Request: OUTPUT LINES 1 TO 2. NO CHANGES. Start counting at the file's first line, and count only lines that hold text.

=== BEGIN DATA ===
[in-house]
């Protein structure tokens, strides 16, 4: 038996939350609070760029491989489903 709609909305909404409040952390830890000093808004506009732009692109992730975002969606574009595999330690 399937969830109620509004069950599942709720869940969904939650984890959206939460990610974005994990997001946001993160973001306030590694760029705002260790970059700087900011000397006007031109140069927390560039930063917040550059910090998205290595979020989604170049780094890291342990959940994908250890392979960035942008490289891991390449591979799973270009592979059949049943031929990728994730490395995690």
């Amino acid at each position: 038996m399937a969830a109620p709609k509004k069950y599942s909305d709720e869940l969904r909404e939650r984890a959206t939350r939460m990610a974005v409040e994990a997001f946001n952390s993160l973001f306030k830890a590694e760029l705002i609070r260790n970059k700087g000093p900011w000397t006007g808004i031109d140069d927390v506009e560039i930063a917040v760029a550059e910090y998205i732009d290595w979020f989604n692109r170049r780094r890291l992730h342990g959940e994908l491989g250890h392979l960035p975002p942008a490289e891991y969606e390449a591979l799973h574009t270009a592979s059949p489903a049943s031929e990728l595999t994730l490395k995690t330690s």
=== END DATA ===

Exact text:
[in-house]
């Protein structure tokens, strides 16, 4: 038996939350609070760029491989489903 709609909305909404409040952390830890000093808004506009732009692109992730975002969606574009595999330690 399937969830109620509004069950599942709720869940969904939650984890959206939460990610974005994990997001946001993160973001306030590694760029705002260790970059700087900011000397006007031109140069927390560039930063917040550059910090998205290595979020989604170049780094890291342990959940994908250890392979960035942008490289891991390449591979799973270009592979059949049943031929990728994730490395995690």